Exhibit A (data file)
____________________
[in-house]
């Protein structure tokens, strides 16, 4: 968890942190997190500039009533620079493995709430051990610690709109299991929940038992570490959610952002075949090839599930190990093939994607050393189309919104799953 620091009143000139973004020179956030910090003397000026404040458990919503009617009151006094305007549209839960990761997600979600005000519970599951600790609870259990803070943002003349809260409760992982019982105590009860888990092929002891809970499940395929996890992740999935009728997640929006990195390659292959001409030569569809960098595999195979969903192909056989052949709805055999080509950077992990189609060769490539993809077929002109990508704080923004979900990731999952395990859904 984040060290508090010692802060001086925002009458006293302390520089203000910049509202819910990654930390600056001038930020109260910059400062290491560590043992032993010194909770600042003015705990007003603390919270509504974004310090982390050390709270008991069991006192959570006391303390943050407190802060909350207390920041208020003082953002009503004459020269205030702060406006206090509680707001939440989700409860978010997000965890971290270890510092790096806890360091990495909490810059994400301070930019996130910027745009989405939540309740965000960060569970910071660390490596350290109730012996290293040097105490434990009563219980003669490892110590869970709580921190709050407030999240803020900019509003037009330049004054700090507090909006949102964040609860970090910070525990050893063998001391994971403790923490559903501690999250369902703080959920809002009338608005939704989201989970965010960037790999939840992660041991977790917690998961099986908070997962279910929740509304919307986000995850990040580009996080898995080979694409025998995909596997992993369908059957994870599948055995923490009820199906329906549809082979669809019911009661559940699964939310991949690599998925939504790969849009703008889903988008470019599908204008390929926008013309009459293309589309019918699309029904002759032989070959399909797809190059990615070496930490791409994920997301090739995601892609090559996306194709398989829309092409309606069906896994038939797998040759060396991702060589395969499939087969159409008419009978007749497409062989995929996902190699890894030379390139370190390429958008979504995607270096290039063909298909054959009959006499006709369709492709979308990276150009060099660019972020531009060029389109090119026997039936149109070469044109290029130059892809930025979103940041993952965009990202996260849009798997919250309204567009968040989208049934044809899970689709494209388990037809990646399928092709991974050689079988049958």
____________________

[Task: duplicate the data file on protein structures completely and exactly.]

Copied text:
[in-house]
């Protein structure tokens, strides 16, 4: 968890942190997190500039009533620079493995709430051990610690709109299991929940038992570490959610952002075949090839599930190990093939994607050393189309919104799953 620091009143000139973004020179956030910090003397000026404040458990919503009617009151006094305007549209839960990761997600979600005000519970599951600790609870259990803070943002003349809260409760992982019982105590009860888990092929002891809970499940395929996890992740999935009728997640929006990195390659292959001409030569569809960098595999195979969903192909056989052949709805055999080509950077992990189609060769490539993809077929002109990508704080923004979900990731999952395990859904 984040060290508090010692802060001086925002009458006293302390520089203000910049509202819910990654930390600056001038930020109260910059400062290491560590043992032993010194909770600042003015705990007003603390919270509504974004310090982390050390709270008991069991006192959570006391303390943050407190802060909350207390920041208020003082953002009503004459020269205030702060406006206090509680707001939440989700409860978010997000965890971290270890510092790096806890360091990495909490810059994400301070930019996130910027745009989405939540309740965000960060569970910071660390490596350290109730012996290293040097105490434990009563219980003669490892110590869970709580921190709050407030999240803020900019509003037009330049004054700090507090909006949102964040609860970090910070525990050893063998001391994971403790923490559903501690999250369902703080959920809002009338608005939704989201989970965010960037790999939840992660041991977790917690998961099986908070997962279910929740509304919307986000995850990040580009996080898995080979694409025998995909596997992993369908059957994870599948055995923490009820199906329906549809082979669809019911009661559940699964939310991949690599998925939504790969849009703008889903988008470019599908204008390929926008013309009459293309589309019918699309029904002759032989070959399909797809190059990615070496930490791409994920997301090739995601892609090559996306194709398989829309092409309606069906896994038939797998040759060396991702060589395969499939087969159409008419009978007749497409062989995929996902190699890894030379390139370190390429958008979504995607270096290039063909298909054959009959006499006709369709492709979308990276150009060099660019972020531009060029389109090119026997039936149109070469044109290029130059892809930025979103940041993952965009990202996260849009798997919250309204567009968040989208049934044809899970689709494209388990037809990646399928092709991974050689079988049958």